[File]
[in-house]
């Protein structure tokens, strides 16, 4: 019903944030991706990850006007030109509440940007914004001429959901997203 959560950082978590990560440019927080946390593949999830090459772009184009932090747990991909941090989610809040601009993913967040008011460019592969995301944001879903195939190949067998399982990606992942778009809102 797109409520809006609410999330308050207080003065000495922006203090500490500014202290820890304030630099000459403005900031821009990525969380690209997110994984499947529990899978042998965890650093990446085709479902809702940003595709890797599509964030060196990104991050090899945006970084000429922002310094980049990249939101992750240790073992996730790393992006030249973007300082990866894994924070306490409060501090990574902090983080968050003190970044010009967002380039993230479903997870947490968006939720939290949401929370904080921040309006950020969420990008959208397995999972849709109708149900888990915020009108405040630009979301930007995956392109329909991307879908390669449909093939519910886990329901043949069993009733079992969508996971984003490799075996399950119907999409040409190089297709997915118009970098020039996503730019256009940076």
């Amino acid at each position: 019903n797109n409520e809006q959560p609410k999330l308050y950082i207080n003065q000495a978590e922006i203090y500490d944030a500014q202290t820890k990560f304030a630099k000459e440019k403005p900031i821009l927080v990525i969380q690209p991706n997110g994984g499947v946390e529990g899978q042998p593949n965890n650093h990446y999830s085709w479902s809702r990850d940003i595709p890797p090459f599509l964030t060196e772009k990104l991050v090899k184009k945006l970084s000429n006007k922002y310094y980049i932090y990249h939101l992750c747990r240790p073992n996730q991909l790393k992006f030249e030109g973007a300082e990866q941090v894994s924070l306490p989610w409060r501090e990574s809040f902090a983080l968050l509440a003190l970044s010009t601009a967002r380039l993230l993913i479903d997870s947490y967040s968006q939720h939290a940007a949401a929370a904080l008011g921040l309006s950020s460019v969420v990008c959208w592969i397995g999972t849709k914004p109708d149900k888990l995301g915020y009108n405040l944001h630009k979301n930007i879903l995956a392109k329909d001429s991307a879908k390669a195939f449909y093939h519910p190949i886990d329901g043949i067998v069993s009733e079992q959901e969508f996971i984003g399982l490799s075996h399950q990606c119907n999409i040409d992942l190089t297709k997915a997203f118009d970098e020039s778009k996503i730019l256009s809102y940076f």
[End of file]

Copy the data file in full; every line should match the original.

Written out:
[in-house]
């Protein structure tokens, strides 16, 4: 019903944030991706990850006007030109509440940007914004001429959901997203 959560950082978590990560440019927080946390593949999830090459772009184009932090747990991909941090989610809040601009993913967040008011460019592969995301944001879903195939190949067998399982990606992942778009809102 797109409520809006609410999330308050207080003065000495922006203090500490500014202290820890304030630099000459403005900031821009990525969380690209997110994984499947529990899978042998965890650093990446085709479902809702940003595709890797599509964030060196990104991050090899945006970084000429922002310094980049990249939101992750240790073992996730790393992006030249973007300082990866894994924070306490409060501090990574902090983080968050003190970044010009967002380039993230479903997870947490968006939720939290949401929370904080921040309006950020969420990008959208397995999972849709109708149900888990915020009108405040630009979301930007995956392109329909991307879908390669449909093939519910886990329901043949069993009733079992969508996971984003490799075996399950119907999409040409190089297709997915118009970098020039996503730019256009940076």
């Amino acid at each position: 019903n797109n409520e809006q959560p609410k999330l308050y950082i207080n003065q000495a978590e922006i203090y500490d944030a500014q202290t820890k990560f304030a630099k000459e440019k403005p900031i821009l927080v990525i969380q690209p991706n997110g994984g499947v946390e529990g899978q042998p593949n965890n650093h990446y999830s085709w479902s809702r990850d940003i595709p890797p090459f599509l964030t060196e772009k990104l991050v090899k184009k945006l970084s000429n006007k922002y310094y980049i932090y990249h939101l992750c747990r240790p073992n996730q991909l790393k992006f030249e030109g973007a300082e990866q941090v894994s924070l306490p989610w409060r501090e990574s809040f902090a983080l968050l509440a003190l970044s010009t601009a967002r380039l993230l993913i479903d997870s947490y967040s968006q939720h939290a940007a949401a929370a904080l008011g921040l309006s950020s460019v969420v990008c959208w592969i397995g999972t849709k914004p109708d149900k888990l995301g915020y009108n405040l944001h630009k979301n930007i879903l995956a392109k329909d001429s991307a879908k390669a195939f449909y093939h519910p190949i886990d329901g043949i067998v069993s009733e079992q959901e969508f996971i984003g399982l490799s075996h399950q990606c119907n999409i040409d992942l190089t297709k997915a997203f118009d970098e020039s778009k996503i730019l256009s809102y940076f």